Thomas Becket: Warrior, Priest, Rebel (Hardcover)
A revisionist new biography reintroducing readers to one of the most subversive figures in English history—the man who sought to reform a nation, dared to defy his king, and laid down his life to defend his sacred honor
Becket’s life story has been often told but never so incisively reexamined and vividly rendered as it is in John Guy’s hands. The son of middle-class Norman parents, Becket rose against all odds to become the second most powerful man in England. As King Henry II’s chancellor, Becket charmed potentates and popes, tamed overmighty barons, and even personally led knights into battle. After his royal patron elevated him to archbishop of Canterbury in 1162, however, Becket clashed with the King. Forced to choose between fealty to the crown and the values of his faith, he repeatedly challenged Henry’s authority to bring the church to heel. Drawing on the full panoply of medieval sources, Guy sheds new light on the relationship between the two men, separates truth from centuries of mythmaking, and casts doubt on the long-held assumption that the headstrong rivals were once close friends. He also provides the fullest accounting yet for Becket’s seemingly radical transformation from worldly bureaucrat to devout man of God.
Here is a Becket seldom glimpsed in any previous biography, a man of many facets and faces: the skilled warrior as comfortable unhorsing an opponent in single combat as he was negotiating terms of surrender; the canny diplomat “with the appetite of a wolf” who unexpectedly became the spiritual paragon of the English church; and the ascetic rebel who waged a high-stakes contest of wills with one of the most volcanic monarchs of the Middle Ages. Driven into exile, derided by his enemies as an ungrateful upstart, Becket returned to Canterbury in the unlikeliest guise of all: as an avenging angel of God, wielding his power of excommunication like a sword. It is this last apparition, the one for which history remembers him best, that will lead to his martyrdom at the hands of the king’s minions—a grisly episode that Guy recounts in chilling and dramatic detail.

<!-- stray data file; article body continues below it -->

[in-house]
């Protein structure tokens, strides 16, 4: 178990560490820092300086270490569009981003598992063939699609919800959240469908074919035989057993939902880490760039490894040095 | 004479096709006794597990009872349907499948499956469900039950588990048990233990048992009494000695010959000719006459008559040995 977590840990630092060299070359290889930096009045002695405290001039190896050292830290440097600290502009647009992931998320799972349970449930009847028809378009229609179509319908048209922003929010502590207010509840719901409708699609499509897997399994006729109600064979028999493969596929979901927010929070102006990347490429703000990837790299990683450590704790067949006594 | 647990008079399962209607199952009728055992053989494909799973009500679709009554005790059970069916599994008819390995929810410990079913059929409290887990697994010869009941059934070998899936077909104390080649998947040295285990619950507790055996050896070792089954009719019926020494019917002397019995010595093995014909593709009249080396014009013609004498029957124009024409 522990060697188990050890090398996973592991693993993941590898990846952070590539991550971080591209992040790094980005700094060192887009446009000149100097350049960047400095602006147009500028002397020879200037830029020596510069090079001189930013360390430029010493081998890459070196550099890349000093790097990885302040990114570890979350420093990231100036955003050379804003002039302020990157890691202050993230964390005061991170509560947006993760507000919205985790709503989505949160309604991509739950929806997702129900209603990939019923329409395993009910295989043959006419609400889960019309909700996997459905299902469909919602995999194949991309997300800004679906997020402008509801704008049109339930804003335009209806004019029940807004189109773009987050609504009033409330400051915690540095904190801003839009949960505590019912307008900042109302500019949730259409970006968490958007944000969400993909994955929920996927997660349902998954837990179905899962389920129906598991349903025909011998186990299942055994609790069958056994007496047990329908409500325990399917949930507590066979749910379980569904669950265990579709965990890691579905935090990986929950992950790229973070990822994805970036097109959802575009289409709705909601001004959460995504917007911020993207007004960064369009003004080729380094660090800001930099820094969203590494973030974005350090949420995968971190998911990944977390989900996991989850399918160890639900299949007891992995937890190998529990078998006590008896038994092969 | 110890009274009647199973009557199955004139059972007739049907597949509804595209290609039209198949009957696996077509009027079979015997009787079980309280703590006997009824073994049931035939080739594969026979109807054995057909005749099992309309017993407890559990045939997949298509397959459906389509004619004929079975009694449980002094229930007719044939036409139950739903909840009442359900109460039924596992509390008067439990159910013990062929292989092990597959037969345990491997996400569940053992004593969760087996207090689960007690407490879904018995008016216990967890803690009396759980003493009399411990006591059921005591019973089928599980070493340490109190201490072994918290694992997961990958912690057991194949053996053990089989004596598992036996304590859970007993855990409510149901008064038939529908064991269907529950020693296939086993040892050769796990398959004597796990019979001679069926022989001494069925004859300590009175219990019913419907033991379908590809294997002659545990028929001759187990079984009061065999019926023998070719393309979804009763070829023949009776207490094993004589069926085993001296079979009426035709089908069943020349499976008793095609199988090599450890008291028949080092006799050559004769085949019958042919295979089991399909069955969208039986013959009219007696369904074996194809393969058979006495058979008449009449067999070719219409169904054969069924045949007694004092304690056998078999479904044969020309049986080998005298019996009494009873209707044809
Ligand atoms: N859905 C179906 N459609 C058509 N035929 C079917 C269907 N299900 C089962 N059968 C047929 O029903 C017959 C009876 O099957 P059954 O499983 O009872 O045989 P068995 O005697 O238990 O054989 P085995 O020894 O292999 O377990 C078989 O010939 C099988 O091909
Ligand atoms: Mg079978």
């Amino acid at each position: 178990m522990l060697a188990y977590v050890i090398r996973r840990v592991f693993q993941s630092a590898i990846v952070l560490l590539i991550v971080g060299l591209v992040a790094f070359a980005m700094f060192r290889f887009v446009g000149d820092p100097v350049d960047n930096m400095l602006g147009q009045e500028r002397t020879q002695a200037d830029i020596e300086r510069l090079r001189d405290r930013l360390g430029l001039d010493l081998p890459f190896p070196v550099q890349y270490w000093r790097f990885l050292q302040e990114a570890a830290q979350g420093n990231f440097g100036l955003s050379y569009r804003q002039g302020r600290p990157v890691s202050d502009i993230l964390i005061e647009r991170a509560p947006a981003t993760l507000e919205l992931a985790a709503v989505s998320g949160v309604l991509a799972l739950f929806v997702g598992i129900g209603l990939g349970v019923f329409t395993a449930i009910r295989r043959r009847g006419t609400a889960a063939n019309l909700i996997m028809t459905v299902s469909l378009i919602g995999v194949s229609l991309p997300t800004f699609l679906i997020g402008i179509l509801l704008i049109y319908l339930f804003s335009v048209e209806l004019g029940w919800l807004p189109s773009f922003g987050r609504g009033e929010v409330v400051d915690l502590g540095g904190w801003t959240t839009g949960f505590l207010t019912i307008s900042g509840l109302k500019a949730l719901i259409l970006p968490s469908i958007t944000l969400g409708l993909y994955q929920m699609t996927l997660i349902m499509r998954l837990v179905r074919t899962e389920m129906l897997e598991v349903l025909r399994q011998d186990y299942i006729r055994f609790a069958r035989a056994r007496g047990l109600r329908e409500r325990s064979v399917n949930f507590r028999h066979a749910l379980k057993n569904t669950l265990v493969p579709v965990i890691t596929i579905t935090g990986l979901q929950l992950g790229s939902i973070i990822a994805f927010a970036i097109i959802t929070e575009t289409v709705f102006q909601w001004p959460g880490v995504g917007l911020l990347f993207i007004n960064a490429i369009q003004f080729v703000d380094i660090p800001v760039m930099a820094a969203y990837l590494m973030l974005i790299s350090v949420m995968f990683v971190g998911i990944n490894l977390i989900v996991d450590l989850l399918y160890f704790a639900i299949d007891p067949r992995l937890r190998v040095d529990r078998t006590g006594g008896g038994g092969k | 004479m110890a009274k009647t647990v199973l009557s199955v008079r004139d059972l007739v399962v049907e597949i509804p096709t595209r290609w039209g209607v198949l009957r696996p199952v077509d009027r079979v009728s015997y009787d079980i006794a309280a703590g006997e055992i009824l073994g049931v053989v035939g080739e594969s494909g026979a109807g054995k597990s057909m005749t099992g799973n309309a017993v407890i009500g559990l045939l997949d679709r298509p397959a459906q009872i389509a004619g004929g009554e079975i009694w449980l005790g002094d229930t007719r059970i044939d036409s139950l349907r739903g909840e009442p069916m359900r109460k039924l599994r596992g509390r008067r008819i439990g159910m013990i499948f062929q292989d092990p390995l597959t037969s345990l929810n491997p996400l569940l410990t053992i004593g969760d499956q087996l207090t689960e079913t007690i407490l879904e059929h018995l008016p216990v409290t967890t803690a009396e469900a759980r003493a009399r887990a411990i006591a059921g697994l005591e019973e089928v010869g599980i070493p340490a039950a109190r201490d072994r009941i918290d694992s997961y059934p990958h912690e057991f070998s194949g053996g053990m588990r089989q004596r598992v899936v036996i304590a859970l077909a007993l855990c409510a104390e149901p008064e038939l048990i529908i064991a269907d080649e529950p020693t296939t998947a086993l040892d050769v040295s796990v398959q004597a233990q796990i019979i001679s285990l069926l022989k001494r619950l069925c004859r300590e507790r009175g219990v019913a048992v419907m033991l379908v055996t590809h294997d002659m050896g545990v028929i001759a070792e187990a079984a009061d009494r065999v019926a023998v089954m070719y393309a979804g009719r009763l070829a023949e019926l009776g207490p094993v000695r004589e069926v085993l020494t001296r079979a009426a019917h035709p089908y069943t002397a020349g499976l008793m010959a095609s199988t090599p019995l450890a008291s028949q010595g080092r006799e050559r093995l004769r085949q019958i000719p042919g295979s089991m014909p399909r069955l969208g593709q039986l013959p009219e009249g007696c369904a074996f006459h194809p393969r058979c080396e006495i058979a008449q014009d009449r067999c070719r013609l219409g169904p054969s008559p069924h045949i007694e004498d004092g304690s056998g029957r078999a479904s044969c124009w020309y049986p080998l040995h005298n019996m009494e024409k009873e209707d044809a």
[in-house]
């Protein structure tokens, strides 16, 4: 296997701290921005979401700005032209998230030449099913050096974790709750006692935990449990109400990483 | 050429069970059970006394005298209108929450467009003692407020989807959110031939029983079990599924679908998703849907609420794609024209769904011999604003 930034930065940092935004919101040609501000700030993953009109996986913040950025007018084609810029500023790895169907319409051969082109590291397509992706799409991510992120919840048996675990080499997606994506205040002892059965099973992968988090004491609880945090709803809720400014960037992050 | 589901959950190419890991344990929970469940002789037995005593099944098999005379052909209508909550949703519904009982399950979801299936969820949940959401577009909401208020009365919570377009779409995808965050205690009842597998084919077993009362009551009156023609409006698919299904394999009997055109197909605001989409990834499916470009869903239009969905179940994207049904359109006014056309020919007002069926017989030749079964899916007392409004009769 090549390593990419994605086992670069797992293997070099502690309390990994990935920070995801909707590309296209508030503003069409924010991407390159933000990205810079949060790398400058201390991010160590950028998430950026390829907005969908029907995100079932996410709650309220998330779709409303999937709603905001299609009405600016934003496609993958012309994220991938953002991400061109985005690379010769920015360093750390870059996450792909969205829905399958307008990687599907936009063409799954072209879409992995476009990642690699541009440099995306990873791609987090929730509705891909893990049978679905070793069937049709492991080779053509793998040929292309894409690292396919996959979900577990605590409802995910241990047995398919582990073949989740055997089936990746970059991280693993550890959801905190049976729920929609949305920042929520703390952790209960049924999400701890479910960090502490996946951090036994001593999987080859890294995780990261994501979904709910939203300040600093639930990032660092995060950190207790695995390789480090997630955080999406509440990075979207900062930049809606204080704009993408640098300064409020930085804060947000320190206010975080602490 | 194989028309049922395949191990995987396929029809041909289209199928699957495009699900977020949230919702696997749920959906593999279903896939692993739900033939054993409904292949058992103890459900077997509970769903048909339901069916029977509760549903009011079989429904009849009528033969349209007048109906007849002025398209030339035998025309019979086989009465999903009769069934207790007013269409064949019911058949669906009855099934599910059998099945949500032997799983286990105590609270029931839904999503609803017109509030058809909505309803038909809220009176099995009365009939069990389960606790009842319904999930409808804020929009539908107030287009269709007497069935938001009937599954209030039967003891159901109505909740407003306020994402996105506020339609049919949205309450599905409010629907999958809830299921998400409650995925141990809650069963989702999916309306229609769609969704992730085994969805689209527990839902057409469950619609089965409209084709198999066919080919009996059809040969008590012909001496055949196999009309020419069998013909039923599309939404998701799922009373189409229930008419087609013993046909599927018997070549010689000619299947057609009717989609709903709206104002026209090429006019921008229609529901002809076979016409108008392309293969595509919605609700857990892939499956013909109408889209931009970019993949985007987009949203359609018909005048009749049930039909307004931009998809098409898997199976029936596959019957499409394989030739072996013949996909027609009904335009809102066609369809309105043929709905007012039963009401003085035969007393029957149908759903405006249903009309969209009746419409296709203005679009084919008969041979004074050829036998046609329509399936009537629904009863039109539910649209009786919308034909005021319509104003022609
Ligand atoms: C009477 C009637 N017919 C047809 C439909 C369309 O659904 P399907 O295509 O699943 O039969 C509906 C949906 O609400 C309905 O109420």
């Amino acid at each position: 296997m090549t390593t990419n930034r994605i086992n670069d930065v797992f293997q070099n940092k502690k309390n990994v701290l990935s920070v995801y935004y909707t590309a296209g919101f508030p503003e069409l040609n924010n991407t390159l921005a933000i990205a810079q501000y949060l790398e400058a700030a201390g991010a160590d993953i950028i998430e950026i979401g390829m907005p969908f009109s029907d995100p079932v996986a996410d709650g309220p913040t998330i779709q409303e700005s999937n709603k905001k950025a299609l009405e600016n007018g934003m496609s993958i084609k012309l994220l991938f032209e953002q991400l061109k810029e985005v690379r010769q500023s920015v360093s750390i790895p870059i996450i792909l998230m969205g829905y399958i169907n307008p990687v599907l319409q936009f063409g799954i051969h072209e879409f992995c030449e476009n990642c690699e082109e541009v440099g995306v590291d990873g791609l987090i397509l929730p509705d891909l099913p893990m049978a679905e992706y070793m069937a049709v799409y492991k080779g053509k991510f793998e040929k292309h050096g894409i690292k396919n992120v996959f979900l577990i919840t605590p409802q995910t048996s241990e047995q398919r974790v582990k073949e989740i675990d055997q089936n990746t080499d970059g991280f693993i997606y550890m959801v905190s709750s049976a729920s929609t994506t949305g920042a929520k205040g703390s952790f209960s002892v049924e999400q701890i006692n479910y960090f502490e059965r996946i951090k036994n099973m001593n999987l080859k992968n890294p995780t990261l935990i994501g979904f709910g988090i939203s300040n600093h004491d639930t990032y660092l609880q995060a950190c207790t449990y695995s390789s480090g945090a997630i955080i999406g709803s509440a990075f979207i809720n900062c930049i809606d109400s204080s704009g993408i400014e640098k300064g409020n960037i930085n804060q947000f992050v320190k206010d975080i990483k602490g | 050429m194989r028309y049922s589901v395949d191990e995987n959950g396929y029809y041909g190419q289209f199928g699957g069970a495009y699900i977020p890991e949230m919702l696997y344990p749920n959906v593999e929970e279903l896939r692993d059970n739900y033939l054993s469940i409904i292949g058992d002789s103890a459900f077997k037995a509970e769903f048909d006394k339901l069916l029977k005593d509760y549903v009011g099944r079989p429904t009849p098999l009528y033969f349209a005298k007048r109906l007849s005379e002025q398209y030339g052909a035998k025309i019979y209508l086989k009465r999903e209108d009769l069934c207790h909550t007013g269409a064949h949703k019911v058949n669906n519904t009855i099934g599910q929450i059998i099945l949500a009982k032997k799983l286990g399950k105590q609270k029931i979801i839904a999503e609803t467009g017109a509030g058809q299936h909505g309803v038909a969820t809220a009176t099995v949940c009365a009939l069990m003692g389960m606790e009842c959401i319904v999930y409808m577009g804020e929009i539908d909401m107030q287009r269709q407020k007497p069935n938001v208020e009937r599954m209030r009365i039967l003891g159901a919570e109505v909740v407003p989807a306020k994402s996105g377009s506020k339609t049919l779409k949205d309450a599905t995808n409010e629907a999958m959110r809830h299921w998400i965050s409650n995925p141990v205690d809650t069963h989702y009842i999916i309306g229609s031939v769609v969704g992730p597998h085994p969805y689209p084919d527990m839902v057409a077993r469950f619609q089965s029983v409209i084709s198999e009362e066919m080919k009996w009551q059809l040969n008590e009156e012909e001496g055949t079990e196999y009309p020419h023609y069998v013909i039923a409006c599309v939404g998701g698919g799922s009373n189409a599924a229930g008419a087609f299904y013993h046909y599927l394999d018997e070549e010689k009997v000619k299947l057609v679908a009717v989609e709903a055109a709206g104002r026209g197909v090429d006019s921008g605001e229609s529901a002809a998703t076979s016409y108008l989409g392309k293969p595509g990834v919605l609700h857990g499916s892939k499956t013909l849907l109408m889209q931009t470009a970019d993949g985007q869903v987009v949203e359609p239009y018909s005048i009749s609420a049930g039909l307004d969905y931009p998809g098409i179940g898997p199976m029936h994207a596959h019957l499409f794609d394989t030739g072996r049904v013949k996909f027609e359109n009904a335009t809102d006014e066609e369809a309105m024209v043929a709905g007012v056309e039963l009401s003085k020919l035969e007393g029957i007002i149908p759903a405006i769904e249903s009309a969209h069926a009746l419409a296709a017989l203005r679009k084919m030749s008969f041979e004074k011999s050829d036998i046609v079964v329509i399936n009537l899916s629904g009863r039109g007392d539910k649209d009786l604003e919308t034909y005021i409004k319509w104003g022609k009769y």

An uncommonly intimate portrait of one of the medieval world’s most magnetic figures, Thomas Becket breathes new life into its subject—cementing for all time his place as an enduring icon of resistance to the abuse of power.
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About the Author
Formerly provost and history professor at the University of St. Andrews in Scotland, Renaissance historian John Guy is now a fellow in history at Clare College, University of Cambridge. He has written several books, including a best-selling textbook, "Tudor England, " and consults for the BBC.
PRAISE FROM THE U.K. FOR JOHN GUY’S THOMAS BECKET
“[A] suspenseful, meticulously researched biography . . . [John] Guy’s biography scintillates with energetic scene-setting, giving us wherever possible a tactile, visual feel for early medieval England, and London especially. His portraits of [Thomas Becket and King Henry II], from the early period of their relationship, are subtle and telling. . . . Guy’s account of this titanic struggle between two great egoists of English history breathes new life into an oft-told tale of throne and altar antagonism, with its complex undercurrents of money, politics, religion and shocking violence. However well you think you know the story, it is well worth the read.”—Financial Times
“[Guy’s] new study of Becket is a triumph: a beautifully layered portrait of one of the most complex characters in English history, which gives a new narrative coherence to a very peculiar life. . . . It is to Guy’s immense credit that he has written such a lively, effortlessly readable biography—a book that not only corrects many historical errors and uncertainties, but merits reading more than once, for the sheer joy of its superb storytelling.”—The Times
“[A] fine and thought-provoking book . . . The worldly man of power did not become an ascetic overnight; instead—as Guy brilliantly demonstrates through a forensic examination of the texts Becket studied—the new archbishop experienced an intellectual and spiritual reawakening, as his highly strung mind grappled with the gravity of his responsibilities.”—The Sunday Times